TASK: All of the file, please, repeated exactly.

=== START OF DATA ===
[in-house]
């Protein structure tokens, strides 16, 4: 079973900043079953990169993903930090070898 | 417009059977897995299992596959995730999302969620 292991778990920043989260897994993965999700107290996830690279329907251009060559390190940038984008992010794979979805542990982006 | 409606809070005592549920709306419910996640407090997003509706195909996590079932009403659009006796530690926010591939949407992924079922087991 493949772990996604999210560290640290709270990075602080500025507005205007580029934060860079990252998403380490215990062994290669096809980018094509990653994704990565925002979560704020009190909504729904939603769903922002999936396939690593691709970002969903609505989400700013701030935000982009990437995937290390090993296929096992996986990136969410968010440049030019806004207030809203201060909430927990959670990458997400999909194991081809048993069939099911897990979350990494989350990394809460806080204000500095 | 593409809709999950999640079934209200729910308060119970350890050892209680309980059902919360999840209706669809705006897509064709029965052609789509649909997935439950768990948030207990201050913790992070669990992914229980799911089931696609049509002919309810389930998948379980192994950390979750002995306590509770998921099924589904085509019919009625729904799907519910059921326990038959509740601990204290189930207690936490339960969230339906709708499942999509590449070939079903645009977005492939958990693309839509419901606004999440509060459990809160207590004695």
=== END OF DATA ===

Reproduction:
[in-house]
């Protein structure tokens, strides 16, 4: 079973900043079953990169993903930090070898 | 417009059977897995299992596959995730999302969620 292991778990920043989260897994993965999700107290996830690279329907251009060559390190940038984008992010794979979805542990982006 | 409606809070005592549920709306419910996640407090997003509706195909996590079932009403659009006796530690926010591939949407992924079922087991 493949772990996604999210560290640290709270990075602080500025507005205007580029934060860079990252998403380490215990062994290669096809980018094509990653994704990565925002979560704020009190909504729904939603769903922002999936396939690593691709970002969903609505989400700013701030935000982009990437995937290390090993296929096992996986990136969410968010440049030019806004207030809203201060909430927990959670990458997400999909194991081809048993069939099911897990979350990494989350990394809460806080204000500095 | 593409809709999950999640079934209200729910308060119970350890050892209680309980059902919360999840209706669809705006897509064709029965052609789509649909997935439950768990948030207990201050913790992070669990992914229980799911089931696609049509002919309810389930998948379980192994950390979750002995306590509770998921099924589904085509019919009625729904799907519910059921326990038959509740601990204290189930207690936490339960969230339906709708499942999509590449070939079903645009977005492939958990693309839509419901606004999440509060459990809160207590004695």